The second week was my first real work week. As a tax intern, I was told by many that I would just stay in my cubicle every day and would not have the chance to travel or interact with the client. My experience, however, has proven this wrong, because I do not go to the office now. I’ve been out working with my team at the client site, and it has been a great learning opportunity. So far, I’ve been learning how to navigate the software and workbooks the firm uses, and familiarizing myself with several international tax forms and how information flows through them. To be honest, it was an information overload, and I never thought that there is still so much to learn in the accounting field, even though I’ve taken several accounting classes already.

Everything is happening very quickly, and I am ready for the future weeks to come. Work will start coming in and I am looking forward to it. Who knew doing taxes can be exciting?! Well, my life in the real world has truly taken off…

Schedule, Schedule!

In case you were wondering about planning aspects of your schedule while you are pursuing the MPA, I thought I would give you some input, based on my experience.  

First, when in doubt, talk to your academic advisor. Even though they are super busy, they are very competent, and always make it a point to try and reply to questions, understand your situation and work with you. You can e-mail them, meet with them during their walk-in hours or just schedule an appointment at the front desk of the MPA office. Everyone in the office is great about helping students .

Just don’t do what I did–which was wait ’til the last minute, and then send a million questions over e-mail to my advisor on a Monday morning. But thank goodness for Keri Ledezma, my academic advisor.

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Tax Planning

Professor Singer

Professor Singer

I wanted to talk about a particularly interesting class I am taking this semester, taught by Dr. Stuart Singer, called  ”Tax Planning for Business Entities,” for three reasons:

First, it is unlike any class I have ever taken before because the professor is funny, but the context discussed couldn’t be more serious.

Second, it makes you appreciate the crazy things that professionals have to think about when they undertake any restructuring deals (mergers, acquisitions, etc., etc.).

Third, the class doesn’t have any exams, and you’d think that’s nice, but I’m here to tell you… it’s not. It doesn’t really make a difference in graduate school, everyone. Exam or no exam, classes at this level are super challenging and you have to read a lot if you want to understand concepts talked about in class.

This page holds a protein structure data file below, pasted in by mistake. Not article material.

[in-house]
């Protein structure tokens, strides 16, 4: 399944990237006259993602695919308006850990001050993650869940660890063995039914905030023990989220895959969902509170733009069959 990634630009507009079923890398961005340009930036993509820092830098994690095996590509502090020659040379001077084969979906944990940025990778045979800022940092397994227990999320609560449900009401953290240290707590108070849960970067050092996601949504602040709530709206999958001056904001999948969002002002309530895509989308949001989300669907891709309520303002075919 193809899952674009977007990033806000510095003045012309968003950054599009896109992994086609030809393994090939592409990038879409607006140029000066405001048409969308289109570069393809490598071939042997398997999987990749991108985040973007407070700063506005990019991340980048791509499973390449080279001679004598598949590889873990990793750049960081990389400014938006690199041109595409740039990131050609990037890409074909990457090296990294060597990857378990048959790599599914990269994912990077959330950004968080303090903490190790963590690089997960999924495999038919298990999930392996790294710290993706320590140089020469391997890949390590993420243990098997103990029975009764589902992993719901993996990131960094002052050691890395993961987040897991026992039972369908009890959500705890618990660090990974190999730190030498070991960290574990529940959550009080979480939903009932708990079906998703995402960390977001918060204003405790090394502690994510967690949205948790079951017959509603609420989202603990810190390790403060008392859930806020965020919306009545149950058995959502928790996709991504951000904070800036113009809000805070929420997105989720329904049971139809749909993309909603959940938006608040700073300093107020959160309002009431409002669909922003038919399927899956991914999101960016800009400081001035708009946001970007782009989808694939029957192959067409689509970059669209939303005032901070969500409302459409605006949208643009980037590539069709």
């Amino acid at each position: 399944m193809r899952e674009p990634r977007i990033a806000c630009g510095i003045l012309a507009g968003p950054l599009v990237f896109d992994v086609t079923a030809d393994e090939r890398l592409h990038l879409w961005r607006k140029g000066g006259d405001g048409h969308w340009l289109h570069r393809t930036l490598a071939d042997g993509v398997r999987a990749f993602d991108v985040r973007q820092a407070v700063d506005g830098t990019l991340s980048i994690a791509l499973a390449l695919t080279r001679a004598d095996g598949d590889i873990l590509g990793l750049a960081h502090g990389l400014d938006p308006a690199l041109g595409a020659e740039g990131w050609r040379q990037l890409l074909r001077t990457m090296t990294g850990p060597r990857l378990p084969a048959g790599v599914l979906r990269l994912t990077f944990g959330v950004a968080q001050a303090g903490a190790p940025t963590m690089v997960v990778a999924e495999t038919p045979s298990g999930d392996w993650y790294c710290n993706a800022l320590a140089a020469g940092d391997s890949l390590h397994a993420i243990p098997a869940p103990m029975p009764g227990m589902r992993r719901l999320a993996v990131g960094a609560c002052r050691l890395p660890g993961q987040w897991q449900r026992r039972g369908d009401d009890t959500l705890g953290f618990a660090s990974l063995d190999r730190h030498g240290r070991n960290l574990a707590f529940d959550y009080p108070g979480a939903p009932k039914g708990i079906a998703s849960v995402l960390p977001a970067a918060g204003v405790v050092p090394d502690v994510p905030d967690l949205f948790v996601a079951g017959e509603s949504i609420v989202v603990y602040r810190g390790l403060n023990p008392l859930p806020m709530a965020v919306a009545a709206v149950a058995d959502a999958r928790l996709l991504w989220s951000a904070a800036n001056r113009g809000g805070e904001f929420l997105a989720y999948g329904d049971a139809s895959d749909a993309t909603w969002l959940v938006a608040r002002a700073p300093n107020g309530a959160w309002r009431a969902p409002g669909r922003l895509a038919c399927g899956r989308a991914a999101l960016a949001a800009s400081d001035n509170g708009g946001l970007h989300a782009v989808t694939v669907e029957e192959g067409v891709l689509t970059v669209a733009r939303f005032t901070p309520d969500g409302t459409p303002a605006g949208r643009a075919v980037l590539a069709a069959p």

Speaking of concepts, you will get a healthy dose of them in this class, for sure. Taken from Dr. Singer’s syllabus: You can expect to learn topics ranging from “running the tax end of a deal,” to “determining whether it should be taxable or not, costing the variables for the client and identifying+ resolving the principal tax issues involved.”

Dr. Singer has years and years of tax planning experience. So he really takes the class through the practical side of things. We, in return, are expected to (try) to perform at a level equivalent to a professional with 4-5 years under his or her belt.  This is applicable to both the issues we address and the manner in which we do it.  So if a student starts a sentence with,”Like…”, or “Umm…”,  Dr. Singer will ask you, very politely, to start over. Intimidated? Don’t be, because the mood in the class is never dull or gloomy.  I think it’s because Dr. Singer puts students at ease with his sense of humor. His observations and comments make you think and laugh at the same time. Seriously, guys, this class is awesome.

Anyway, I ended up taking it because one of the recruiters during my interviews last semester told me that tax planning is a great area to get some exposure to. He was so right. The learning curve is steep. And, at the risk of sounding like a geek–never has it been quite so enjoyable!